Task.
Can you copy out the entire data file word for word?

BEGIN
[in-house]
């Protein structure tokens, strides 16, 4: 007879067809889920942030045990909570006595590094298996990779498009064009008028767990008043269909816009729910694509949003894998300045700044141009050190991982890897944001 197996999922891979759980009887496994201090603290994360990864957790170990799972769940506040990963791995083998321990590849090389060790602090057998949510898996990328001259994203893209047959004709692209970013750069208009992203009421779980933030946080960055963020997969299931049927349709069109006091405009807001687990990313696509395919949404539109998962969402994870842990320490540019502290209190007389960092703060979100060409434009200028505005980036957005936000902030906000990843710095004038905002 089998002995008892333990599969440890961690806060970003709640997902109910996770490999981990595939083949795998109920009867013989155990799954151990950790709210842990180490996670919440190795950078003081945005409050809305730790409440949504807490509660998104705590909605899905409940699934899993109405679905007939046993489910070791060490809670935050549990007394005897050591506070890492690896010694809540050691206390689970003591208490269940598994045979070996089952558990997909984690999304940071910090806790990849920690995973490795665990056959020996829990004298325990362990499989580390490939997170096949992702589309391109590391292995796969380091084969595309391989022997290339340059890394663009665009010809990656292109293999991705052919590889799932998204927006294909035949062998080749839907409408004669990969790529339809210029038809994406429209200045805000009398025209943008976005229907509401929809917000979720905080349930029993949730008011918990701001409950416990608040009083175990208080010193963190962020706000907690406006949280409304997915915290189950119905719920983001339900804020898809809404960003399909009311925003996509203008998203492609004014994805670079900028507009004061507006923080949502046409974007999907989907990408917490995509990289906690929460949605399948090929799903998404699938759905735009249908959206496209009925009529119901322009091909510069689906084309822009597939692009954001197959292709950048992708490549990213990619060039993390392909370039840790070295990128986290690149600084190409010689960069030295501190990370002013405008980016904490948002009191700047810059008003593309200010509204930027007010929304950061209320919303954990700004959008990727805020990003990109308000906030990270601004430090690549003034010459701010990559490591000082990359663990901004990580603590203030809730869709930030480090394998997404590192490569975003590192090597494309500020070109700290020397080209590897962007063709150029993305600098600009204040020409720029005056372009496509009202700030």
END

[in-house]
């Protein structure tokens, strides 16, 4: 007879067809889920942030045990909570006595590094298996990779498009064009008028767990008043269909816009729910694509949003894998300045700044141009050190991982890897944001 197996999922891979759980009887496994201090603290994360990864957790170990799972769940506040990963791995083998321990590849090389060790602090057998949510898996990328001259994203893209047959004709692209970013750069208009992203009421779980933030946080960055963020997969299931049927349709069109006091405009807001687990990313696509395919949404539109998962969402994870842990320490540019502290209190007389960092703060979100060409434009200028505005980036957005936000902030906000990843710095004038905002 089998002995008892333990599969440890961690806060970003709640997902109910996770490999981990595939083949795998109920009867013989155990799954151990950790709210842990180490996670919440190795950078003081945005409050809305730790409440949504807490509660998104705590909605899905409940699934899993109405679905007939046993489910070791060490809670935050549990007394005897050591506070890492690896010694809540050691206390689970003591208490269940598994045979070996089952558990997909984690999304940071910090806790990849920690995973490795665990056959020996829990004298325990362990499989580390490939997170096949992702589309391109590391292995796969380091084969595309391989022997290339340059890394663009665009010809990656292109293999991705052919590889799932998204927006294909035949062998080749839907409408004669990969790529339809210029038809994406429209200045805000009398025209943008976005229907509401929809917000979720905080349930029993949730008011918990701001409950416990608040009083175990208080010193963190962020706000907690406006949280409304997915915290189950119905719920983001339900804020898809809404960003399909009311925003996509203008998203492609004014994805670079900028507009004061507006923080949502046409974007999907989907990408917490995509990289906690929460949605399948090929799903998404699938759905735009249908959206496209009925009529119901322009091909510069689906084309822009597939692009954001197959292709950048992708490549990213990619060039993390392909370039840790070295990128986290690149600084190409010689960069030295501190990370002013405008980016904490948002009191700047810059008003593309200010509204930027007010929304950061209320919303954990700004959008990727805020990003990109308000906030990270601004430090690549003034010459701010990559490591000082990359663990901004990580603590203030809730869709930030480090394998997404590192490569975003590192090597494309500020070109700290020397080209590897962007063709150029993305600098600009204040020409720029005056372009496509009202700030």